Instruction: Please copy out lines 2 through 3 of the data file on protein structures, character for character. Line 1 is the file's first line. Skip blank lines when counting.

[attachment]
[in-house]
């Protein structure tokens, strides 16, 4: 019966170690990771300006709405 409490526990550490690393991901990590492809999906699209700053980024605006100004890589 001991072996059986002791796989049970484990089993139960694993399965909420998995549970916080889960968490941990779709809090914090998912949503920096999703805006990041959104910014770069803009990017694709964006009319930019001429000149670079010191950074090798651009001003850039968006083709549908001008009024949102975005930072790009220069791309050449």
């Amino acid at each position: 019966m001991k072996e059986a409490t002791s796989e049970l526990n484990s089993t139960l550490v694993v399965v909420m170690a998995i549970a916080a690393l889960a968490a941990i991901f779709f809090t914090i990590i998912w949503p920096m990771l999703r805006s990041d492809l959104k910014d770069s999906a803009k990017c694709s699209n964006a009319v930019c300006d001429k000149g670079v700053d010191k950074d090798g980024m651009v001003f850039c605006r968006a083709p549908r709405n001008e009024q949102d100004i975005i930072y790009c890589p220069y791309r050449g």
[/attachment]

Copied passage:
């Protein structure tokens, strides 16, 4: 019966170690990771300006709405 409490526990550490690393991901990590492809999906699209700053980024605006100004890589 001991072996059986002791796989049970484990089993139960694993399965909420998995549970916080889960968490941990779709809090914090998912949503920096999703805006990041959104910014770069803009990017694709964006009319930019001429000149670079010191950074090798651009001003850039968006083709549908001008009024949102975005930072790009220069791309050449």
């Amino acid at each position: 019966m001991k072996e059986a409490t002791s796989e049970l526990n484990s089993t139960l550490v694993v399965v909420m170690a998995i549970a916080a690393l889960a968490a941990i991901f779709f809090t914090i990590i998912w949503p920096m990771l999703r805006s990041d492809l959104k910014d770069s999906a803009k990017c694709s699209n964006a009319v930019c300006d001429k000149g670079v700053d010191k950074d090798g980024m651009v001003f850039c605006r968006a083709p549908r709405n001008e009024q949102d100004i975005i930072y790009c890589p220069y791309r050449g």